Deafheaven at Basilica Soundscape 2014 / photos by Kevin Shea Adams
How do I love Basilica Soundscape? Let me count the ways. Since its first installment in 2012, this impeccably curated multimedia festival has brought hundreds of people to Hudson, New York each fall for a weekend of food, art, film, music and magic. Lovingly produced by former Hole bassist/Renaissance woman Melissa Auf der Maur and her husband Tony Stone (who own the cathedral-esque former factory in which it takes place), it's also done in collaboration with Pitchfork Managing Editor Brandon Stosuy and Brian DeRan of Leg Up Management, so obviously the line-up kills. Some call it "the anti-festival festival" for its resistance to the culture that inspired this Onion article, but maybe it's time to reclaim that term--which, after all, originated from the Middle English word for "spiritual feast" and not "corporate mud pit into which you throw money in hope of glimpsing a Lindsay Lohan nip slip."
Once again, this year's Soundscape presents a diverse array of lovely and intense music and challenges attendees to listen actively and find the threads between them. Here are some of the highlights; and if they sound good to you, tickets are still available.
Inventor of the term "soft dick rock," this Norwegian singer-songwriter is committed to asking playful questions about serious topics like gender, capitalism and the nature of art in her delicious purr over music that ranges from wiry "free rock" to meandering, pop-inflected jams. She recently expanded her live act to include video projections and performance artists; think of it as a fun Jazzercise class for your brain.
Formed back in 1996, Detroit's post-industrial noise heroes are known for conjuring the grinding sounds of the robo-apocalypse from hacked electronics worn like traditional rock instruments. Their sick, lurching grooves should be a good follow up to those of last year's headliner Swans. This is music so dark and insane you won't be able to tell if your drugs are working until after they finish.
Indrajit Banerjee & Gourisankar
Basilica Soundscape always has one world music act a lot of people in attendance might not discover otherwise. That might seem token-istic, but it works with the music's spiritual aspects, calling out to other modes of transcendence at play over the weekend. And this should be especially true of the sitar and tabla concert happening this year; Banerjee trained under his uncle Pandit Kartick Kumar, a senior disciple of the one and only Ravi Shankar.
I feel like people use "post-punk" nowadays as shorthand for "bands that sound like Joy Division," and Viet Cong do have that winning combo of gloom and bounce. But there's a lot more going on here -- like touches of psych and lo-fi scuzz, and even some nice vocal harmonies.
These Los Angeles noise-rockers are experts at combining industrial harshness, pop melody, and good old-fashioned showmanship to create a mind-blowing live spectacle. Should provide a satisfying climax to the first night. Not recommended for those sensitive to strobes or sweaty dancing.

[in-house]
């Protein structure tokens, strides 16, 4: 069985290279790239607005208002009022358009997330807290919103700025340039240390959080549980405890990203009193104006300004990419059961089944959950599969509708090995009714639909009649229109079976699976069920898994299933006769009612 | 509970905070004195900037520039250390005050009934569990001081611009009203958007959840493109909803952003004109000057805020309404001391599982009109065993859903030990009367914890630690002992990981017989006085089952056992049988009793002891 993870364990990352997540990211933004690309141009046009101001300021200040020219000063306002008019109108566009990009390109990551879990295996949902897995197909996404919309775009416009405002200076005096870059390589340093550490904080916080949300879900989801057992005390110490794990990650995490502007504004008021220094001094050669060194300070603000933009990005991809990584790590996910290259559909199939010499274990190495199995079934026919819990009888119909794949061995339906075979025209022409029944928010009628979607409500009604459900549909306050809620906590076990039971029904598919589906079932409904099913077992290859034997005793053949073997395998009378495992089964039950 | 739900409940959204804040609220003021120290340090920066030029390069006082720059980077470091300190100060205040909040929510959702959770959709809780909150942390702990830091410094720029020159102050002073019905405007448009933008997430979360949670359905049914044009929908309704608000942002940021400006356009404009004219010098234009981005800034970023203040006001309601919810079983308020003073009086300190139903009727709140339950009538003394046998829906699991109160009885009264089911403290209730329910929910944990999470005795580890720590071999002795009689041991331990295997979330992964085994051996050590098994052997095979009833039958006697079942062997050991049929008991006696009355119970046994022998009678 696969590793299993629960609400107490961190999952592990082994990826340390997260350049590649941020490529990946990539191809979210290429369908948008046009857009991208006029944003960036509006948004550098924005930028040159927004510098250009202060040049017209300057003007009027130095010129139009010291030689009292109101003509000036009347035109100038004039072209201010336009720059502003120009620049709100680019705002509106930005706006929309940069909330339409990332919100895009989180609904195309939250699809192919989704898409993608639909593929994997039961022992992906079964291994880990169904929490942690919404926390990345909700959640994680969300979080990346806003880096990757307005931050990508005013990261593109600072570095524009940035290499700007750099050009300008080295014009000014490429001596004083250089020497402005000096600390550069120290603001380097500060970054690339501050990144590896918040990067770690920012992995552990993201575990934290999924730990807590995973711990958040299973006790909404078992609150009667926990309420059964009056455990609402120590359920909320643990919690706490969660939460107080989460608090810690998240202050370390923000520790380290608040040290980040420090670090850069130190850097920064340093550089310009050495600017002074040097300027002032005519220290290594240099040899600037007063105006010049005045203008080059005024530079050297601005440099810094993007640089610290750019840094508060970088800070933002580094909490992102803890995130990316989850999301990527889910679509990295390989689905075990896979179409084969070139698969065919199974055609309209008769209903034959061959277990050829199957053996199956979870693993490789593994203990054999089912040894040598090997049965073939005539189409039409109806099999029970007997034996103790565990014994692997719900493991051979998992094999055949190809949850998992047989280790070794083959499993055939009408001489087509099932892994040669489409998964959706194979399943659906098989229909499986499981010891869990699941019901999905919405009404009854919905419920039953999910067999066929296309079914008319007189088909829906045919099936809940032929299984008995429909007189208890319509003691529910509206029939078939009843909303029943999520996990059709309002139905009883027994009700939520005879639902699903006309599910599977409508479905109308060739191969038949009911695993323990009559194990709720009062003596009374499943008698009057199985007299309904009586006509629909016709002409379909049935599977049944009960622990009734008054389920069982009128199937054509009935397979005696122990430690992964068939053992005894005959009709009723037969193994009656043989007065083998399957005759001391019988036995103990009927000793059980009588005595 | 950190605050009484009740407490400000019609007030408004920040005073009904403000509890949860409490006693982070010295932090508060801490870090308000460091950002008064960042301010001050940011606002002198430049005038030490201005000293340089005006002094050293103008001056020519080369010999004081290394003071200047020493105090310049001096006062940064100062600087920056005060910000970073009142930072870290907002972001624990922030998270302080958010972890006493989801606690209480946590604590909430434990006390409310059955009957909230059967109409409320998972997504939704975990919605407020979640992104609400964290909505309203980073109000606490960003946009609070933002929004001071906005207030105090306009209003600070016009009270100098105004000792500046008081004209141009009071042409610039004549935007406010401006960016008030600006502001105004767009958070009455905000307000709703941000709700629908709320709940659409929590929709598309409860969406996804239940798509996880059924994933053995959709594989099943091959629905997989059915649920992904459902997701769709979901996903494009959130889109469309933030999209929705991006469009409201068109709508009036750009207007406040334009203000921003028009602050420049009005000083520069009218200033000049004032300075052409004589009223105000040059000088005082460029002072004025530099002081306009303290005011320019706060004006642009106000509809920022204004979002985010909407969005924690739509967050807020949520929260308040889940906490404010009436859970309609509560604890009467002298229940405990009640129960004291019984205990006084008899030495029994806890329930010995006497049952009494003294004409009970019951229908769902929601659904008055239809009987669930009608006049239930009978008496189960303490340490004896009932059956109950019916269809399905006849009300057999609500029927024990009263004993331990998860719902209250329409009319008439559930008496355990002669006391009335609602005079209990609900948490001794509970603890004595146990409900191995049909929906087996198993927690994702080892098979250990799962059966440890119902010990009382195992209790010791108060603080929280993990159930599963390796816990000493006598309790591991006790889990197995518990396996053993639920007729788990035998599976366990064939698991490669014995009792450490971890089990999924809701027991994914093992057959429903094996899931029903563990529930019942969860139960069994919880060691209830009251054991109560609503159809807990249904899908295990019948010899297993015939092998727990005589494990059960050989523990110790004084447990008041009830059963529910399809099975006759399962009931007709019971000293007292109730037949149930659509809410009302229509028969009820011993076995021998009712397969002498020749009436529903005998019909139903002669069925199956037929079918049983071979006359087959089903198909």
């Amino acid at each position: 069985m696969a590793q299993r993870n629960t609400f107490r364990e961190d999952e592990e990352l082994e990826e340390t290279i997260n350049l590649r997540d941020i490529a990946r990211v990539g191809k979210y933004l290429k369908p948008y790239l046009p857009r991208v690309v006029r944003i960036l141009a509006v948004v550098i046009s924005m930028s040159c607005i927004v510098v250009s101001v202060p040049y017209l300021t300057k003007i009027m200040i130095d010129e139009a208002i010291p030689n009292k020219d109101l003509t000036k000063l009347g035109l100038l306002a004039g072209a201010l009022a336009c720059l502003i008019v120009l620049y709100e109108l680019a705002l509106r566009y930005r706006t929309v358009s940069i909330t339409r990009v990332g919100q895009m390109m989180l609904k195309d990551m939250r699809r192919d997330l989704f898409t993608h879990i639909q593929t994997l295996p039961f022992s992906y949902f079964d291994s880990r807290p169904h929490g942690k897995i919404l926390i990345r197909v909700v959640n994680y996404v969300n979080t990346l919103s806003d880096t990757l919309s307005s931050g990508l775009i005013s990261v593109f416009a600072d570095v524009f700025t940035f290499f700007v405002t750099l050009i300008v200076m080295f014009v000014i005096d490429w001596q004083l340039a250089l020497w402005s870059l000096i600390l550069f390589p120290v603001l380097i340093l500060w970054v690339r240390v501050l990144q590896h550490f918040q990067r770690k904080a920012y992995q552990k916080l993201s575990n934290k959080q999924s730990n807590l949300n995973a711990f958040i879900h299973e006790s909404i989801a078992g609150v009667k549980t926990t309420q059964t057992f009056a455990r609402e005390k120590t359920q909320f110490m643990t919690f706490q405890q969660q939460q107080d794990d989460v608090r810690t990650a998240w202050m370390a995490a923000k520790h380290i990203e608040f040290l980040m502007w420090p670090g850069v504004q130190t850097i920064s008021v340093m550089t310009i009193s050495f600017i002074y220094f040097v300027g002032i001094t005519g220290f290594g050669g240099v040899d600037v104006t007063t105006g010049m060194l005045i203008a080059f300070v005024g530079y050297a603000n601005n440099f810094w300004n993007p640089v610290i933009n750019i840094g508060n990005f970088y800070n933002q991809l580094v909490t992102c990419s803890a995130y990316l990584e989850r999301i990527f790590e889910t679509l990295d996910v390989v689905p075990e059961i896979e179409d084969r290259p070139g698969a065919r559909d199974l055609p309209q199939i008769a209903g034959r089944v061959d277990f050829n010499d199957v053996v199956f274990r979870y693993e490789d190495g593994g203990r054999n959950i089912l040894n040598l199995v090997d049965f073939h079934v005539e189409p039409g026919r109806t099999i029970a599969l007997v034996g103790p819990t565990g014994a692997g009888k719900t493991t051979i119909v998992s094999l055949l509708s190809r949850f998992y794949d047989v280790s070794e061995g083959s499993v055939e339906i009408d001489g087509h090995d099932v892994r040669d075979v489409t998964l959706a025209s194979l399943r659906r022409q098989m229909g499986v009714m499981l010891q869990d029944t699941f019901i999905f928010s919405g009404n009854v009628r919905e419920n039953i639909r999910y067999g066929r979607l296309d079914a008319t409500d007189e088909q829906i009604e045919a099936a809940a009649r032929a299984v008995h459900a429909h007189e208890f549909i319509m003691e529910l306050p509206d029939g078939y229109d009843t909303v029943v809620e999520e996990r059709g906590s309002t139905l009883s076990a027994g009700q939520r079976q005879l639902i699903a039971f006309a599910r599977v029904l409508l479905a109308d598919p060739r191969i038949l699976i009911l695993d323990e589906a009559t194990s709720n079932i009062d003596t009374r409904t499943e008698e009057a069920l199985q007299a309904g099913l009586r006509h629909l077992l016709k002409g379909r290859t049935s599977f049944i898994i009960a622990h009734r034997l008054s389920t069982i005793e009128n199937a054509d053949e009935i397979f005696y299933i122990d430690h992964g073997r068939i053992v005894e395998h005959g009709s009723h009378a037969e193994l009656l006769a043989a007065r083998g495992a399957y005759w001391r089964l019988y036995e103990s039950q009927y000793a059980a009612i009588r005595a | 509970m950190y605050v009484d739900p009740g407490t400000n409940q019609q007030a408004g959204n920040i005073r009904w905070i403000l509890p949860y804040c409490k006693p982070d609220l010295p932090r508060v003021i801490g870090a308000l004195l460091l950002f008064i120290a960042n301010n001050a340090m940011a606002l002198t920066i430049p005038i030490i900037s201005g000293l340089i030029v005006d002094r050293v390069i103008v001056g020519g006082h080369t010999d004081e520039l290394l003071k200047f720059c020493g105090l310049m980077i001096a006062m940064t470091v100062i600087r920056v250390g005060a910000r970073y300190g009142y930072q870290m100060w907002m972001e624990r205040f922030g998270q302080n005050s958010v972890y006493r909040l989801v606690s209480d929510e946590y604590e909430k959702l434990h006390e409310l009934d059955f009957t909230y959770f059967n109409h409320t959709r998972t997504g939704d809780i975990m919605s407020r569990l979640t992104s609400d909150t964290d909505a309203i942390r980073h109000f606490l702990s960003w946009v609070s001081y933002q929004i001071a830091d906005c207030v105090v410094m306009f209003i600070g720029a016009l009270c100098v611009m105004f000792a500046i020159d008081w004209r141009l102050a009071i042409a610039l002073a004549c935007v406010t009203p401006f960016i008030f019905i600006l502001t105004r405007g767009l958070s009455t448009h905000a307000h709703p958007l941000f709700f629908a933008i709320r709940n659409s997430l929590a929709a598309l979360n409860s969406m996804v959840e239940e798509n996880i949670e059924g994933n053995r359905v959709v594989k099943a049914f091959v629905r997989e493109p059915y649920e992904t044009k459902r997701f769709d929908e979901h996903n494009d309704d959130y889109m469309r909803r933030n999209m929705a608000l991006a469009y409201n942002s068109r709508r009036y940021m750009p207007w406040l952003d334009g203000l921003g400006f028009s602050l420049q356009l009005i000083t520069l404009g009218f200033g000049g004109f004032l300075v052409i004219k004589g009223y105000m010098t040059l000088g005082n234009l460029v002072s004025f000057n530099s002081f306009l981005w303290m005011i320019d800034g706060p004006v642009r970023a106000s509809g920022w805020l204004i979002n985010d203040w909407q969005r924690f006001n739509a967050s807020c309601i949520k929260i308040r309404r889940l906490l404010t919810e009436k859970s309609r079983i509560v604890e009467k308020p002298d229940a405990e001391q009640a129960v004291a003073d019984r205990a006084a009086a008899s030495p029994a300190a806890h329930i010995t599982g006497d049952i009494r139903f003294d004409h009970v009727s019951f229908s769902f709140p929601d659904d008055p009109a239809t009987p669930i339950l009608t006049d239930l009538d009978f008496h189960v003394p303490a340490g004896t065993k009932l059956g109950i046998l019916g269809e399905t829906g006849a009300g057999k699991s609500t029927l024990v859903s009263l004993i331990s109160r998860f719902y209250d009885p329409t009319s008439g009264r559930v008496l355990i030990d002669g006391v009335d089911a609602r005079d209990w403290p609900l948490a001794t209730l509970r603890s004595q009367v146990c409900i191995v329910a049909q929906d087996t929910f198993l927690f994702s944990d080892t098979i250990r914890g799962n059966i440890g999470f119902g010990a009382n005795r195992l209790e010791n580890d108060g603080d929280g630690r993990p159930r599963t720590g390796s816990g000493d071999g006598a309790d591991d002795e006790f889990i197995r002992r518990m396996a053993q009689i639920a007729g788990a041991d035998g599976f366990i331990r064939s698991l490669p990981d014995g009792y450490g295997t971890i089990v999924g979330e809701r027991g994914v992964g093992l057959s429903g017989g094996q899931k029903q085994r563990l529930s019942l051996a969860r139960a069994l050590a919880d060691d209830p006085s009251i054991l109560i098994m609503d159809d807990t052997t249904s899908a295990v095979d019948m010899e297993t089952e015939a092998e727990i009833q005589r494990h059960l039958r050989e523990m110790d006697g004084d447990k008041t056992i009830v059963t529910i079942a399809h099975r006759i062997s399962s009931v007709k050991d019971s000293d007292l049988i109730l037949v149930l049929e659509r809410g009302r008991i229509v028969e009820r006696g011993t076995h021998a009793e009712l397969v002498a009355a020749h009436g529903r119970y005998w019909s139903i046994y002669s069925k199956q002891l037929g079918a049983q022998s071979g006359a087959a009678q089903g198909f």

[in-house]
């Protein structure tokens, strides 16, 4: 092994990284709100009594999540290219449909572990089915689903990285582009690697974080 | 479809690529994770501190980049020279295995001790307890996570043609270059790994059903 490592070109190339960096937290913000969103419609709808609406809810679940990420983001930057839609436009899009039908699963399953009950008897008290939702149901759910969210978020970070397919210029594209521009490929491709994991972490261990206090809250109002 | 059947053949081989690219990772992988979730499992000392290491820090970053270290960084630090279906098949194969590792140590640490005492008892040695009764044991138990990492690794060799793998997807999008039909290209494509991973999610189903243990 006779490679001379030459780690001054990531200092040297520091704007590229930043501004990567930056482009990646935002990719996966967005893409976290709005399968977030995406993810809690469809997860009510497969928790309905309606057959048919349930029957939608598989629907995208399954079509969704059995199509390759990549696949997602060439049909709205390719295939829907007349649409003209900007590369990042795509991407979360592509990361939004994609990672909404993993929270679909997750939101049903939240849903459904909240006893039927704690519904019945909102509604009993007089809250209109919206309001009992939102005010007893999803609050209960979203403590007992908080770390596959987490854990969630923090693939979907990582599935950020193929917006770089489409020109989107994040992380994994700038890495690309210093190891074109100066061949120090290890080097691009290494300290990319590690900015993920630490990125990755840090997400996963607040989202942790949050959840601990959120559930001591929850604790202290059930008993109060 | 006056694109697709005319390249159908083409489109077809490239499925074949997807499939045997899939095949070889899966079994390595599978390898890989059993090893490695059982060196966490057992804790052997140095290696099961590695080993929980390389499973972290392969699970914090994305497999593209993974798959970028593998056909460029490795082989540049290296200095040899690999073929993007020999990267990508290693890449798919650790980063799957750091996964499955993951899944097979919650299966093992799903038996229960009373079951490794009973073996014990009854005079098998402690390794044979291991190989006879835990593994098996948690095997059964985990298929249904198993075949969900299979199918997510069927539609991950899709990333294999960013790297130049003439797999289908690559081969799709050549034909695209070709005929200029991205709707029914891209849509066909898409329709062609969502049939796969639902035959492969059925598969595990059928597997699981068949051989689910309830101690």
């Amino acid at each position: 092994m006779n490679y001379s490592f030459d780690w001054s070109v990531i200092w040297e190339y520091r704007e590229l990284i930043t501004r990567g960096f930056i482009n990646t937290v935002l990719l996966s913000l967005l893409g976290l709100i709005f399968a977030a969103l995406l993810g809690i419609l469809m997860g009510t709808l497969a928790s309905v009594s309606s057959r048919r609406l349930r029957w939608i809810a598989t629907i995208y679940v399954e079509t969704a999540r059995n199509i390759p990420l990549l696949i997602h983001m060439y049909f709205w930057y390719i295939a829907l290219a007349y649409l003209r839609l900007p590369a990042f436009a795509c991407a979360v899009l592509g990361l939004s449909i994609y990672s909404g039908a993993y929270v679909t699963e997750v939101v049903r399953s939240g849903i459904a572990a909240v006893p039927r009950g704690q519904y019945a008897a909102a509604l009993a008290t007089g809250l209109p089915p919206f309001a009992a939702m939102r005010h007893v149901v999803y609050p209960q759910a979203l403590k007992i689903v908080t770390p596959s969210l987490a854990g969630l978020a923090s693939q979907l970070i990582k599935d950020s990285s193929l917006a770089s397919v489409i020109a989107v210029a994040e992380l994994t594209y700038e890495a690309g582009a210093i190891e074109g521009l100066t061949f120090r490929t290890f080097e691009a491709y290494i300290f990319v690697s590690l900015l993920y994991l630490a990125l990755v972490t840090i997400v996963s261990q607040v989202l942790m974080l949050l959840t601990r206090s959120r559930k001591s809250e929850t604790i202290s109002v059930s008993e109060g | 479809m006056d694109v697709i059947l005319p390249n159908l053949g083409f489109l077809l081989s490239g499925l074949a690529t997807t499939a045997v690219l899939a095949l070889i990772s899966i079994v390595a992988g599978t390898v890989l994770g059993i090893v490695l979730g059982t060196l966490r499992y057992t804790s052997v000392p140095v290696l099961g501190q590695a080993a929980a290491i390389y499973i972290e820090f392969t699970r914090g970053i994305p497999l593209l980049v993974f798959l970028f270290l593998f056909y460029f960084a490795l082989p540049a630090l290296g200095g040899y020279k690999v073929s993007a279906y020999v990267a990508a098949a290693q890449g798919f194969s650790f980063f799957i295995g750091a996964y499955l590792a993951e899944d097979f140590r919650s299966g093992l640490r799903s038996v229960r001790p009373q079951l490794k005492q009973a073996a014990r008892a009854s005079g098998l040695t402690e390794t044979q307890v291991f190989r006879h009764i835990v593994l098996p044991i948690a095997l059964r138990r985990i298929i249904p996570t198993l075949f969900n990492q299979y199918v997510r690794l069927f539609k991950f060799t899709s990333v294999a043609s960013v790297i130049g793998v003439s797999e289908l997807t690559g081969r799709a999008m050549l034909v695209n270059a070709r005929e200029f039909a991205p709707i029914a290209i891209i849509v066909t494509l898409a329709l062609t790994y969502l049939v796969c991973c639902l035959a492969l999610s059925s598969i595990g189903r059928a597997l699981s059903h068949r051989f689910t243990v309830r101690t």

The Haxan Cloak
The solo project of multi-instrumentalist and producer Bobby Krlic, The Haxan Cloak deals in slow-building electronic compositions that make you feel like you're a character in a Swedish horror movie. Heavy bass and foreboding atmosphere masterfully evoke the monster you don't see. Should lend itself especially well to the gothic, cavernous space.
"A drumming outfit comprised of Chris Corsano, Otto Hauser and Ryan Sawyer created exclusively for Basilica SoundScape." You won't see this super group anywhere else. Judging from who's involved, it will be loud and weird and very good.
For the uninitiated, this post-rock, post-metal, post-everything band is surprisingly listenable for something so loud, brutal and prog-y...much like last year's Deafheaven. Pairs well with a discrete one-hitter.
Although he's been making music under the name Perfume Genius since 2008, Mike Hadreas had a real breakthrough in 2014 with his third album Too Bright, which deals with issues like abuse, illness and gay identity through delicately sung piano ballads and the odd surprise banger like lead single "Queen." Come for the heartbreaking falsetto, stay for the thoughtful lyrics.
Don't sleep on the Bunnybrains Pop-Up shop out back. In addition to selling books and displaying art, it plays host to all kinds of experimental weirdness. Of particular note: Kill Alters w/ Soft Circle, Meshell Ndegeocello/Ryan Sawyer/Elliott Krimsky Trio, and Brian Gibson of Lightning Bolt's new video game THUMPER.
One less touted aspect of Basilica Soundscape are the nightly after parties at nearby watering hole The Half Moon Pub. But make no mistake, these pop off, with artists, fans, and bookers alike getting down to hot jams well into the wee hours. This year's DJs include Ephraim Asili, gay metal DJ collective Rainbow in the Dark and The Haxan Cloak himself. Don't be scared to talk to your favorite musician; he/she is probably normal and nice.
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